Often, rookies in the NFL make the team if they concentrate on special teams play. If you have the right ingredients and go all out in special teams competition, there is often a roster opportunity. That is why Arnold Harrison has two Super Bowl rings today. After he was cut by the coaching staff in training camp, Arnold was invited to join the practice squad. All the discipline, duediligence and commitment which made him a four year letterman with an SEC championship ring at Georgia in 2002 characterized his practice squad work for the Steelers in 2005.
Late in the season, he was activated for the roster for the playoffs which meant that his has never had more propitious timing. The Steelers made it to the Super Bowl XL and defeated the Seahawks 21-0. Arnold had a ring.
That serendipitous moment would be repeated three years later when the Steelers made it back to Super Bowl XLIII, this time defeating the Arizona Cardinals 27-23. When his career ended, Arnold had played six years in the National Football League. He became vested in the league’s retirement program. He got more than a “cup of coffee” out of his NFL experience. There were big games in the city known for its three rivers, hearty spirit and an undying commitment to their beloved Steeler football team.
A lot of players enjoyed the experience that Arnold had in the NFL. They sign up with a team which finds a way to win a Super Bowl and they become the toast of the town. They enjoy a nice career (six years is about average for most players), but it is usually a brief one. The money is good but, unless you are a big time quarterback and play a dozen years or more, you are not headed to easy street. All too many players at this juncture don’t have anything to fall back on. Arnold did. With that economics degree, Arnold had something of value when he entered the marketplace. It didn’t hurt that he had played at Georgia and had those Super Bowl rings when he went job hunting, but how many football players show up at the company store with an economics degree?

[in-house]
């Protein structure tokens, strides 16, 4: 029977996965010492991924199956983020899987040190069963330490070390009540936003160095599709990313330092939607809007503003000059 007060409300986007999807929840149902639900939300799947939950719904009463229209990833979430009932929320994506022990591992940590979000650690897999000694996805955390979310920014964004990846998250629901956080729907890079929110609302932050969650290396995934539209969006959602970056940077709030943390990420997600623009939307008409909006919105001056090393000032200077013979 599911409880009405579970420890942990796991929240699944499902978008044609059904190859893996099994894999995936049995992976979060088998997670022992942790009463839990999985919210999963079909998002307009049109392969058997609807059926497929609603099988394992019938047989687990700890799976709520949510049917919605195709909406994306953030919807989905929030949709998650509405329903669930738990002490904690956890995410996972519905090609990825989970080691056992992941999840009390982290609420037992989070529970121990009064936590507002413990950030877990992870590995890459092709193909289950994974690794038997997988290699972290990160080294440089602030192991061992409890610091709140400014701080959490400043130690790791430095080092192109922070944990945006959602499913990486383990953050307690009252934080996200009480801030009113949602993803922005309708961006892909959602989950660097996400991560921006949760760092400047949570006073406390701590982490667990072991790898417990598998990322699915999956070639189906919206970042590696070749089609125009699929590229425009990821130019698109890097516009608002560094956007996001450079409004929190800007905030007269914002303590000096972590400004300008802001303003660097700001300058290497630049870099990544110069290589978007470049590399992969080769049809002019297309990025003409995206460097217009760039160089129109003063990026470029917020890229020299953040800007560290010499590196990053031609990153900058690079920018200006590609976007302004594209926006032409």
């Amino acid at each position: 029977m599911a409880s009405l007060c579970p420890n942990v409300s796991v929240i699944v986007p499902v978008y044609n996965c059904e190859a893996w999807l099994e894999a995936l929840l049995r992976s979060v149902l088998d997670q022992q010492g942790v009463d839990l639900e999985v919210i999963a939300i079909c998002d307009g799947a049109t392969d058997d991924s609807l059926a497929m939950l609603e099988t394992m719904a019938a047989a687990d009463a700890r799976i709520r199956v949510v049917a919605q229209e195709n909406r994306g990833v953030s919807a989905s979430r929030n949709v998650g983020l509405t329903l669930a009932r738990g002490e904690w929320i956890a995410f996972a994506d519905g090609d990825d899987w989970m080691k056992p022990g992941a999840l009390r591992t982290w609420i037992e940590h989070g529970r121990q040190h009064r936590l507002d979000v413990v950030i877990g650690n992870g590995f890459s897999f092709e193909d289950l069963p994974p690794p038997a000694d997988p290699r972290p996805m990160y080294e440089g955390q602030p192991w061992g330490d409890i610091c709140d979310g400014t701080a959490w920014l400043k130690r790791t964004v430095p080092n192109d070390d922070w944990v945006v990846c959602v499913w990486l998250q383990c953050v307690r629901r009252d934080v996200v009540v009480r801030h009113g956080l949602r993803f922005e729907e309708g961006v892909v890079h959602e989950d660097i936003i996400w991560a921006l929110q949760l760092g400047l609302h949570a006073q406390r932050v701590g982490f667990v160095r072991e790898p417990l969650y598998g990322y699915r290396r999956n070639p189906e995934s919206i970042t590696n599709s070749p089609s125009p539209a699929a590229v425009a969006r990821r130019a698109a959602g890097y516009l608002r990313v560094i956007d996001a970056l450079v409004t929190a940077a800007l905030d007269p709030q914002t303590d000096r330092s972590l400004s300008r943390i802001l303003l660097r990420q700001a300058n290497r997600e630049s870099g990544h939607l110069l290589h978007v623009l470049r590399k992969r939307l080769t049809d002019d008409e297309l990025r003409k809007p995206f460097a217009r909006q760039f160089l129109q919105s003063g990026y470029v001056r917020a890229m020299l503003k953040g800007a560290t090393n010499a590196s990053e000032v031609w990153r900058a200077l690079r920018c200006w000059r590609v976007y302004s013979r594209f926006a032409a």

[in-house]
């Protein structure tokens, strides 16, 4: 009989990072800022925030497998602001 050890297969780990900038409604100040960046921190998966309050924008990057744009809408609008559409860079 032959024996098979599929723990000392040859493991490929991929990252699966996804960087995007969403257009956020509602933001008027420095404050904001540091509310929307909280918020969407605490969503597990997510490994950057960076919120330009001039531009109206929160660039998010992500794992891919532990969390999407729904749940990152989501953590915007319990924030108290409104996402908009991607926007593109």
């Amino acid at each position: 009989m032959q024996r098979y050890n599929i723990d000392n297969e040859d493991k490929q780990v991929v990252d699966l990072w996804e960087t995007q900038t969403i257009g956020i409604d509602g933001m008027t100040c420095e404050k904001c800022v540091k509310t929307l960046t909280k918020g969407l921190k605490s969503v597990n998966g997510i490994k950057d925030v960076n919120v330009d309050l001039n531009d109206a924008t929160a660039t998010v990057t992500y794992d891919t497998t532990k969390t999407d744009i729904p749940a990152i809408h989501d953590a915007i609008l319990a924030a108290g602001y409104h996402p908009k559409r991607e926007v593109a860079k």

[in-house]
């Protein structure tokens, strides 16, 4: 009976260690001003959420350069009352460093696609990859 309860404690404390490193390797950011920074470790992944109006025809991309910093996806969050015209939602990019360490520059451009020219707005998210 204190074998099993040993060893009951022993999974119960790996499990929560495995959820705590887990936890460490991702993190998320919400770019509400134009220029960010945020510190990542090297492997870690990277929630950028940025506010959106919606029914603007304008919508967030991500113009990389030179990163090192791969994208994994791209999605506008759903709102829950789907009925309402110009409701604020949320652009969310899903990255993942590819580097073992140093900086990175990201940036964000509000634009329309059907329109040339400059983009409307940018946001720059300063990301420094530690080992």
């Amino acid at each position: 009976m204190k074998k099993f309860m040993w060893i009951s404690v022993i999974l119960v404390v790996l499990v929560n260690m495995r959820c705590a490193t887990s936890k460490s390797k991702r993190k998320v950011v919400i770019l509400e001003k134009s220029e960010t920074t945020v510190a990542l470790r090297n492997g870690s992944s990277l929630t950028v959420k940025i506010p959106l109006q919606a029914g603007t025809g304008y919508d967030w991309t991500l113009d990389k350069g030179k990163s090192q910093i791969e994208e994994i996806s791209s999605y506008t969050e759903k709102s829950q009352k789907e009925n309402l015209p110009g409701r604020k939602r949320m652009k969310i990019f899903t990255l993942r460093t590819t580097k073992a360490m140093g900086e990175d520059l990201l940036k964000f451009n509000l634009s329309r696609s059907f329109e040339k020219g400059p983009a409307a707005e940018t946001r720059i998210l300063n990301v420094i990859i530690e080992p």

Today, you will find Arnold gainfully employed as the financial manager of Nalley Lexus in Roswell. He is applying the same work ethic and good habits that got him through Georgia with a degree and a championship ring and opened the door for six years in the NFL. He foresees a successful business career, knowing he can look back on his college and NFL careers with a sense of accomplishment and great affection. More importantly, he knows he is positioned to enjoy life after football with an opportunity to enjoy success in business.
Whenever possible, Arnold finds his way back to Athens for games. “I try to make every one I can,” he says. “Athens and Georgia and those hedges mean a lot to me. I enjoy taking my wife Tiana, who is also a Georgia graduate, and my little girl Audrey to games with me. We are all great Bulldog fans.” Happy and secure at this point in his life, Arnold Harrison got to where he is today by finishing the drill. He will serve as honorary captain for the Appalachian State game